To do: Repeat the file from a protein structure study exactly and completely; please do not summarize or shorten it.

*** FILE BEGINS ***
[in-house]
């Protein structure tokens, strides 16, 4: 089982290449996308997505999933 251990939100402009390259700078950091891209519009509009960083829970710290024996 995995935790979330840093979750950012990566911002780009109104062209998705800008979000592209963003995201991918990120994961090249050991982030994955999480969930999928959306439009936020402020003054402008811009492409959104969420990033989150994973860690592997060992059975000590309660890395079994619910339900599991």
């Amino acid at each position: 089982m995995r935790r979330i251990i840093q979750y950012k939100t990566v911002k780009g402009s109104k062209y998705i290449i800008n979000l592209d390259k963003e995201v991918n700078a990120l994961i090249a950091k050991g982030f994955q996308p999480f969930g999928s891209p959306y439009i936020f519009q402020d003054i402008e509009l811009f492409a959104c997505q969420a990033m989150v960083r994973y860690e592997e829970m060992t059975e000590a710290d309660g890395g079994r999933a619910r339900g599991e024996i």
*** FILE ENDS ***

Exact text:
[in-house]
């Protein structure tokens, strides 16, 4: 089982290449996308997505999933 251990939100402009390259700078950091891209519009509009960083829970710290024996 995995935790979330840093979750950012990566911002780009109104062209998705800008979000592209963003995201991918990120994961090249050991982030994955999480969930999928959306439009936020402020003054402008811009492409959104969420990033989150994973860690592997060992059975000590309660890395079994619910339900599991």
């Amino acid at each position: 089982m995995r935790r979330i251990i840093q979750y950012k939100t990566v911002k780009g402009s109104k062209y998705i290449i800008n979000l592209d390259k963003e995201v991918n700078a990120l994961i090249a950091k050991g982030f994955q996308p999480f969930g999928s891209p959306y439009i936020f519009q402020d003054i402008e509009l811009f492409a959104c997505q969420a990033m989150v960083r994973y860690e592997e829970m060992t059975e000590a710290d309660g890395g079994r999933a619910r339900g599991e024996i």